"It was by reason of being Mormons that we were kept at arms length" : Mormonism, Freemasonry, and conflicting interests on the Illinois frontier.




Winslow, Brady G.

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Following the creation of a Masonic lodge in Nauvoo, Illinois, in March 1842, Mormons living in the area enthusiastically joined the fraternity. Despite the eagerness with which Mormons affiliated with the society, many non-Mormon Masons in Illinois viewed the Mormons with suspicion and contempt and justified the distrust they had for the Mormon Masons because the Mormons violated some Masonic principles within their lodge. While the Mormon Masons were guilty of some of the charges brought up against them, these trivial complaints did not warrant the continued antagonism that the Mormon Masons experienced at the hands of other Illinois Masons. Therefore, this thesis argues that anti-Mormonism was the driving force behind the resentment that many Illinois Masons expressed for the Mormon Masons during the first half of the 1840s.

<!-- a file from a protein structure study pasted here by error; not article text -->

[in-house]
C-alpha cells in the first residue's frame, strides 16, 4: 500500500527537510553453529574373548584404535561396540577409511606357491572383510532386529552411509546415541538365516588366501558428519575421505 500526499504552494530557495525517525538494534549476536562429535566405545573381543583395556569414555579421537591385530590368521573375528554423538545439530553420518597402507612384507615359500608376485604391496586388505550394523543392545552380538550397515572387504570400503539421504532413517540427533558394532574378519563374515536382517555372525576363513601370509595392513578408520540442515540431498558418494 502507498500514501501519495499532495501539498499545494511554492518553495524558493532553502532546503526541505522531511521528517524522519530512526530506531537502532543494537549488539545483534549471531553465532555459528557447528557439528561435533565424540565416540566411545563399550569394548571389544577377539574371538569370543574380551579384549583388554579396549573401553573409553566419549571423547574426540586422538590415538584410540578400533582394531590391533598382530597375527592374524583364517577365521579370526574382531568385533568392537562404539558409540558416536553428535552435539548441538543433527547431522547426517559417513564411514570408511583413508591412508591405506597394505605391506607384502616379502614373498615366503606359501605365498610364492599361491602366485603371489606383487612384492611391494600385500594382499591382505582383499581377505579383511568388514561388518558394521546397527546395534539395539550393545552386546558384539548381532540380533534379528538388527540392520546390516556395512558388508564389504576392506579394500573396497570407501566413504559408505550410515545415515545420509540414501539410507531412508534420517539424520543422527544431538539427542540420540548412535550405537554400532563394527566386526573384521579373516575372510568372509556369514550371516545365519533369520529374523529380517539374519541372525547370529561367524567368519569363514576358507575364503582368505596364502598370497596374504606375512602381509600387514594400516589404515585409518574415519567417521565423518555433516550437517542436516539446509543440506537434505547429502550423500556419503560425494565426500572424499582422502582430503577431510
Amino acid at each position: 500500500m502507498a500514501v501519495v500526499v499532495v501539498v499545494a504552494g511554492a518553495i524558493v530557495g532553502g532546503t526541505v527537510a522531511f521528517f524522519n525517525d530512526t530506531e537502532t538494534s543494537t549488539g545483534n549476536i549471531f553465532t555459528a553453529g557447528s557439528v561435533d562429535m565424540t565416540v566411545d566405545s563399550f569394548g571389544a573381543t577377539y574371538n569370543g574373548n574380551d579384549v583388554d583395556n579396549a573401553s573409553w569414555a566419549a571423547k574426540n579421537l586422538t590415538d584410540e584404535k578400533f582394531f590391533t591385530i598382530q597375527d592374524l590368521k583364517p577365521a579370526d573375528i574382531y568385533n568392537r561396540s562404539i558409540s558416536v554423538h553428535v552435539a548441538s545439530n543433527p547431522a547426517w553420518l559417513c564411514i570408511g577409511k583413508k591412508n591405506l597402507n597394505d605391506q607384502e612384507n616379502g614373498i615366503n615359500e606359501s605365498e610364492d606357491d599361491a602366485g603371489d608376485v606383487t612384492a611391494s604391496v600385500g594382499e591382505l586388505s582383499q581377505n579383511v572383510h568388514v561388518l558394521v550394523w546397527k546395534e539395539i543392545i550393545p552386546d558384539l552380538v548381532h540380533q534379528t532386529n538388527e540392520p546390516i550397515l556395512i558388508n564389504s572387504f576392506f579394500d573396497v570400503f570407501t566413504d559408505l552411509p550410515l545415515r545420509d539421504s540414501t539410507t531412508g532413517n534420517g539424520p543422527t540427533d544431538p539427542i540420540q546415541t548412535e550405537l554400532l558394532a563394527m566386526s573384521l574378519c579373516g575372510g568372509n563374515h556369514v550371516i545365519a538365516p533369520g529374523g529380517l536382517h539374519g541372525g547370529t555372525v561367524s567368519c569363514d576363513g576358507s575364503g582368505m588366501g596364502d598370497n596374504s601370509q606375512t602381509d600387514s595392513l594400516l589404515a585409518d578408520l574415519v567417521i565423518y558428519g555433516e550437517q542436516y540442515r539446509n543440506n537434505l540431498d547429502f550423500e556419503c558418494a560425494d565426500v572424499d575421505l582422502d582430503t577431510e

Freemasons., Freemasonry., Mormons and Freemasons., Freemasonry -- Illinois -- Nauvoo., Mormons -- Illinois -- Nauvoo., Illinois -- Nauvoo., Nauvoo (Ill.) -- History., Freemasonry -- Nauvoo Lodge., Anti-Mormonism., Masonic Anti-Mormonism., Mormons -- Persecutions., John Cook Bennett, 1804-1867., Freemasons -- Nauvoo, Ill. -- Nauvoo Lodge U.D., Church of Jesus Christ of Latter-day Saints -- History., Mormon Church -- History.